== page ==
August 12, 1927
DR. McCOY TO MOVE HERE. Dr. W.R. McCoy, who now resides in Hoboken has definitely decided to locate in Folkston and will move his family here soon. They will occupy the home recently occupied by Mr. and Mrs. J.S. Haddock.
WEDDING. Last Friday afternoon at Homerville Mr. C.H. Cason of Waycross and Miss Leona Crews of Folkston were united in marriage by Rev. Folks Huxford in the presence of a few friends. The bride is a daughter of Mrs. Maggie Crews of Folkston and is a charming and popular young lady.
M.G. WHITE PURCHASES COLERAINE TRACT. Mr. and Mrs. M. G. White and children, who are living in Alma, spent Monday in Folkston. He came down to complete the purchase of the Coleraine tract from P.M. Sanderson. Mr. White purchased the Camden portion of this tract about two years ago and the tract purchased Monday represents a portion of the Coleraine tract located in Charlton.
WOOL SALE. Charlton County's annual wool sale was held in Folkston last week. The wool crop this year amounted to 7,650 pounds and was sold at 35 cents a pound for $2,677.50. W.R. Wainwright is usually the local manager of these sales. O.M. Prescott is also a large grower as well as T.H. Thrift, J.B. Jones, Harry Petty and others.
NEW RESIDENCE ON HIGHWAY. A new residence is being erected next to Harden's Garage on the Dixie Highway by Mr. Jacobs which will be occupied by W.H. Harden and family when completed.
August 19, 1927
CONFEDERATE VETERANS. Ordinary H.G. Gibson this week issued the regular quarterly pension checks to the very few remaining Confederate veterans in this county and the widows of veterans whose names are on the rapidly vanishing list. The fact that there are now only three Confederate veterans residing in this county is a striking reminder that in just a few more years the South's gallant soldiers of the sixties will be only a memory. Charlton County's three surviving veterans are J.S. Grooms, S.F. Mills, Sr. and John Vickery. The widows of veterans on the list are Mrs. Polly Privett of Toledo, Mrs. R.T. Thomas, Mrs. Elizabeth Robinson and Mrs. Mary Petty.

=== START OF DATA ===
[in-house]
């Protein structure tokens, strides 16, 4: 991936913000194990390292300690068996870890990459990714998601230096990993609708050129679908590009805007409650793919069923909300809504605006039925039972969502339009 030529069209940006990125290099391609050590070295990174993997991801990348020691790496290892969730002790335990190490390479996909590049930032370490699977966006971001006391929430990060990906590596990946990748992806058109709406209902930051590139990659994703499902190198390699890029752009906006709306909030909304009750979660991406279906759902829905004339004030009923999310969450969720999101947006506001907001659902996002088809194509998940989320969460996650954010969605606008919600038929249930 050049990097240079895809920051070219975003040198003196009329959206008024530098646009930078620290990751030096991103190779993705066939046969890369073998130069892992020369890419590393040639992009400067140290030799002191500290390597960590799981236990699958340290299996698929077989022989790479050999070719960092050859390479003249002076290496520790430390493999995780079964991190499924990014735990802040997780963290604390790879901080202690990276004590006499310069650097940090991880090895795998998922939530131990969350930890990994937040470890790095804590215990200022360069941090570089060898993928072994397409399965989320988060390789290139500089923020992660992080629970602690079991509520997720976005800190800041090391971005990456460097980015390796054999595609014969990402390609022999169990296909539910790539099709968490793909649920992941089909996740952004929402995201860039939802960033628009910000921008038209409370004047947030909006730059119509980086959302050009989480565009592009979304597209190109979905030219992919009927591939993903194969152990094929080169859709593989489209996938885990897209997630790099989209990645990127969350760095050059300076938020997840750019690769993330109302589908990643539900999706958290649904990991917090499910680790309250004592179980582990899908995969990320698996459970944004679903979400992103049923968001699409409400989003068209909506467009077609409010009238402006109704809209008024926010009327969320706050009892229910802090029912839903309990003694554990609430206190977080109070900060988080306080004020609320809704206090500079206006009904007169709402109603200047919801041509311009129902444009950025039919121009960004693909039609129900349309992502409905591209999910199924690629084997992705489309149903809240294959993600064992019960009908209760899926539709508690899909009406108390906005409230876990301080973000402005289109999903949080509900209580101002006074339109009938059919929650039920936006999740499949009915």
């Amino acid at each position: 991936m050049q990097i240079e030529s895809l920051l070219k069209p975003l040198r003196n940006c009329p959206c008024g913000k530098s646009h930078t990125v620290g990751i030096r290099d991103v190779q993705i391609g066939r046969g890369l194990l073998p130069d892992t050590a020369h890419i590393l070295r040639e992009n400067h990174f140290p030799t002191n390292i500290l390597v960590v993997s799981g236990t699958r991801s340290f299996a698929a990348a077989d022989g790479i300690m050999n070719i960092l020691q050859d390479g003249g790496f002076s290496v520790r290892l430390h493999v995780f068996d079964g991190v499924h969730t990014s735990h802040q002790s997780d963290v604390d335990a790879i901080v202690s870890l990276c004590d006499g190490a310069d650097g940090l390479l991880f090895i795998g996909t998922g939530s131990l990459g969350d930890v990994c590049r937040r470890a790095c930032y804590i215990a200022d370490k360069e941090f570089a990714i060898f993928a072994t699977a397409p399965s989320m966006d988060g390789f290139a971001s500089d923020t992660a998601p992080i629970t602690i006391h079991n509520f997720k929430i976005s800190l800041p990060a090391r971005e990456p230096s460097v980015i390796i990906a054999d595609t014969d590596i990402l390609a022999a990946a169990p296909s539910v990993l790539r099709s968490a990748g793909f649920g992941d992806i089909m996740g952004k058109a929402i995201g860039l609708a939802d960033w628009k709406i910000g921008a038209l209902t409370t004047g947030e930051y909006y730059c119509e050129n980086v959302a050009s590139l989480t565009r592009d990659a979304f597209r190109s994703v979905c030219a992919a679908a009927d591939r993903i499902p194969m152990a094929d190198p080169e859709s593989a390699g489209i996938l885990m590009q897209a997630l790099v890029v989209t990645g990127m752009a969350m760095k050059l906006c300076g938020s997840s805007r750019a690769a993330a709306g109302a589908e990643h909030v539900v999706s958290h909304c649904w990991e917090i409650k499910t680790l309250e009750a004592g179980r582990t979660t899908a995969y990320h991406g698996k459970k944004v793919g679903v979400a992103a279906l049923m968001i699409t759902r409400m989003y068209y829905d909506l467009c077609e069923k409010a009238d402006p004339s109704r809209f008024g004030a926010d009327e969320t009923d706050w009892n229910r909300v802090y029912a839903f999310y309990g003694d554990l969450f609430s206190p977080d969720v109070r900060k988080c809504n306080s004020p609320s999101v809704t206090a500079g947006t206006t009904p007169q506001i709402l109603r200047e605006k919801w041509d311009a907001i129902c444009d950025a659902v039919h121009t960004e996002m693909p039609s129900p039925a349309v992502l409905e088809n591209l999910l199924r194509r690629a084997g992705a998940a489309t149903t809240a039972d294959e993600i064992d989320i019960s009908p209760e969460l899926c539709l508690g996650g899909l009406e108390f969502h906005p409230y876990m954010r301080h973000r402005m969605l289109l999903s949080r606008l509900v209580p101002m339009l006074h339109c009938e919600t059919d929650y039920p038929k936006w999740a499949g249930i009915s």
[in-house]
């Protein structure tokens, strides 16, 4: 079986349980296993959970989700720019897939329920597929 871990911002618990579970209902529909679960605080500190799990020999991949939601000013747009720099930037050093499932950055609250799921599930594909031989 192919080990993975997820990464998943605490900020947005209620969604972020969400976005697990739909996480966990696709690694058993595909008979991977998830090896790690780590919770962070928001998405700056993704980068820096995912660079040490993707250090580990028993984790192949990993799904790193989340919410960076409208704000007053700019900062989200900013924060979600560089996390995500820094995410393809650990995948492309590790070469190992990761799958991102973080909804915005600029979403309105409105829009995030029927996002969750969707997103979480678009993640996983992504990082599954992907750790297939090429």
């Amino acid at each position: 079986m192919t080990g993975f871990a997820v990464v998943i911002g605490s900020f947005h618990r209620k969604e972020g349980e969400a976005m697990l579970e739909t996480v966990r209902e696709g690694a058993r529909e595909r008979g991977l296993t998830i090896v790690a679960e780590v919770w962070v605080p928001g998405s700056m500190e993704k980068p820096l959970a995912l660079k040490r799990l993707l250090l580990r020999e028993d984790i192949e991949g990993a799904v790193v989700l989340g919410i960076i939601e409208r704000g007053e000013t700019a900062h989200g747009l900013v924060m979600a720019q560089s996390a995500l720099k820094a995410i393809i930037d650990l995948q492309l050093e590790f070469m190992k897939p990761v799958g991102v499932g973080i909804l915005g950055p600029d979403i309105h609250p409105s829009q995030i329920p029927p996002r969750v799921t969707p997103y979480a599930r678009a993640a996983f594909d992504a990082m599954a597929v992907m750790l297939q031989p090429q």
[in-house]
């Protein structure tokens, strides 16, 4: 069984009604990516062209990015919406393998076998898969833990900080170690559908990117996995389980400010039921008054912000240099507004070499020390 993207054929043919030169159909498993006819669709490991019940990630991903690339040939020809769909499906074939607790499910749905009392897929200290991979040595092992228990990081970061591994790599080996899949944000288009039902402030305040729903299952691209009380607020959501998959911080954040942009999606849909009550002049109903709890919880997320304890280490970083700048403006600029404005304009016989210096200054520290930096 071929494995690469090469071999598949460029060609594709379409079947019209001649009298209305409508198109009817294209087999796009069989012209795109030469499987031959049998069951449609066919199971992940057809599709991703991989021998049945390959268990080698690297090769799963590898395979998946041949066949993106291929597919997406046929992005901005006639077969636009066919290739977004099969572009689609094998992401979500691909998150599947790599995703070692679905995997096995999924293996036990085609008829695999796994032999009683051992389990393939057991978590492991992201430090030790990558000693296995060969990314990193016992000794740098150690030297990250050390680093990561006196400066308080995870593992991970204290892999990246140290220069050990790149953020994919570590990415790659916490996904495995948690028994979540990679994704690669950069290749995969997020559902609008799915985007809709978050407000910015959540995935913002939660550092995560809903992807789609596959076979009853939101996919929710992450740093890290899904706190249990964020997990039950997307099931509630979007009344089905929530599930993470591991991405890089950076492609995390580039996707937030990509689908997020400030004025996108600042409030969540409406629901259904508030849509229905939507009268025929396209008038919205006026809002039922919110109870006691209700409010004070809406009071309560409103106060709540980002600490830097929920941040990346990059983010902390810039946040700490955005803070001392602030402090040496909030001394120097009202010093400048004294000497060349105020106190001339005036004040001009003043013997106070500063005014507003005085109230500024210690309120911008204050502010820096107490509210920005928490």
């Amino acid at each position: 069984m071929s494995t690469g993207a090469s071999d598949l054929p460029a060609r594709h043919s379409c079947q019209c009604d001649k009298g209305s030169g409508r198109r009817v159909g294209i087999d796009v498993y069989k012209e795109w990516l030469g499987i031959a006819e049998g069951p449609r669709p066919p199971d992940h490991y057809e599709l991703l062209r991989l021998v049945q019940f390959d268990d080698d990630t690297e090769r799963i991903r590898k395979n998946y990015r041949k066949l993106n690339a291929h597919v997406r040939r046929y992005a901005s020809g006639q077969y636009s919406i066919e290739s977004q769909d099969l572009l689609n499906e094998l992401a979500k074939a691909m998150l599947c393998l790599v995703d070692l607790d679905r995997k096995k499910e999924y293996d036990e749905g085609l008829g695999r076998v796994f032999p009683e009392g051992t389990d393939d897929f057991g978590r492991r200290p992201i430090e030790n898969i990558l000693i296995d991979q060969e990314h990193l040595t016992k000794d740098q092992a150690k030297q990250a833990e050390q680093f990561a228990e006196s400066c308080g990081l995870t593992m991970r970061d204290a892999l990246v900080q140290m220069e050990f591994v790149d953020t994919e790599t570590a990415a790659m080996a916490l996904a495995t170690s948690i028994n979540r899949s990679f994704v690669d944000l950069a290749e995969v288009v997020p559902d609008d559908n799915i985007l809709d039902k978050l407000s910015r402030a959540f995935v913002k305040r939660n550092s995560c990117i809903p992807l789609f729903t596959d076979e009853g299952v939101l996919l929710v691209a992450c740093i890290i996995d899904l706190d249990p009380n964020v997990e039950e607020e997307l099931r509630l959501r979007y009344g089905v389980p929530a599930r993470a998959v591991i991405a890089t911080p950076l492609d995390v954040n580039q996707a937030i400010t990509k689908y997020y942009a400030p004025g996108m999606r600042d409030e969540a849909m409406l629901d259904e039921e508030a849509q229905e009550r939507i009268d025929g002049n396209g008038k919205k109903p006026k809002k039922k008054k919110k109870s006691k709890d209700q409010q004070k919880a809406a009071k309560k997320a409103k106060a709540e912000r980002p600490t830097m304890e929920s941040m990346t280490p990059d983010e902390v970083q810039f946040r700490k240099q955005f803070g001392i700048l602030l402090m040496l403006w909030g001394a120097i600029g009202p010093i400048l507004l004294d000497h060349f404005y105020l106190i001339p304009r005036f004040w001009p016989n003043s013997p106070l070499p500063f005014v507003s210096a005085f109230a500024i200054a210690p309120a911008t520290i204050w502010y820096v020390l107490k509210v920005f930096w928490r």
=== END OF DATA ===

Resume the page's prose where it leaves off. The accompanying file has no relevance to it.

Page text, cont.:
L.H. BARNWELL HIRED BY FOLKSTON PROGRESS. Mr. L.H. Barnwell who is now a member of the Progress force is expecting his wife and two children to arrive this week. They will occupy rooms in the Mattox Apartment.
WEDDING. A marriage that will be of interest to many friends was that of Miss Mary Hagen of Hilliard and Mr. C.C. Snowden of Folkston which occurred at the residence of Judge H.G. Gibson last Sunday.
WEDDING. The many friends in this section of Miss Lillie O'Berry, attractive daughter of Mr. and Mrs. Joe O'Berry, will learn with interest of her marriage to Mr. Paul Williams of Jacksonville which took place at noon Tuesday at the county courthouse, Judge H.G. Gibson officiating.
August 26, 1927
DR. THOMPSON BUYS FOLKSTON PHARMACY. A transaction of much interest is the purchase of Folkston Pharmacy from H.J. Davis by Dr. W.D. Thompson, who has been the active manager of the business since its establishment early in the spring.
WEDDING. An announcement of much interest in Folkston appeared in the Atlanta paper Sunday announcing the wedding of Miss Lollie Elizabeth Mallard, daughter of Mr. and Mrs. L.E. Mallard, to Mr. Kelly Arthur Eaton, which is to occur this Friday at Wesley Memorial Church in Atlanta.
RUSSELL CHOICE KILLED LAST SATURDAY. As a result of a drunken brawl Russell Choice was shot and instantly killed by Sug Barber at Racepond Saturday night. According to reports Choice was drunk and picked a quarrel which resulted in his death. This is the second killing to occur in Charlton County in the past two weeks, another man having been shot to death under similar circumstances in Moniac.
ATTORNEY WOOD NAMED AS COLLEGE TRUSTEE. Attorney W.A. Wood this week received a commission from Governor Hardman to serve as a member of the Board of Trustees at the South Georgia Junior College at Douglas for a term of six years.
DINKINS BUILDING HOME ON WEST MAIN. Theo Dinkins is having a six room bungalow constructed on his lot recently purchased in the Buchanan Subdivision on West Main Street. P.C. Hall is the contractor.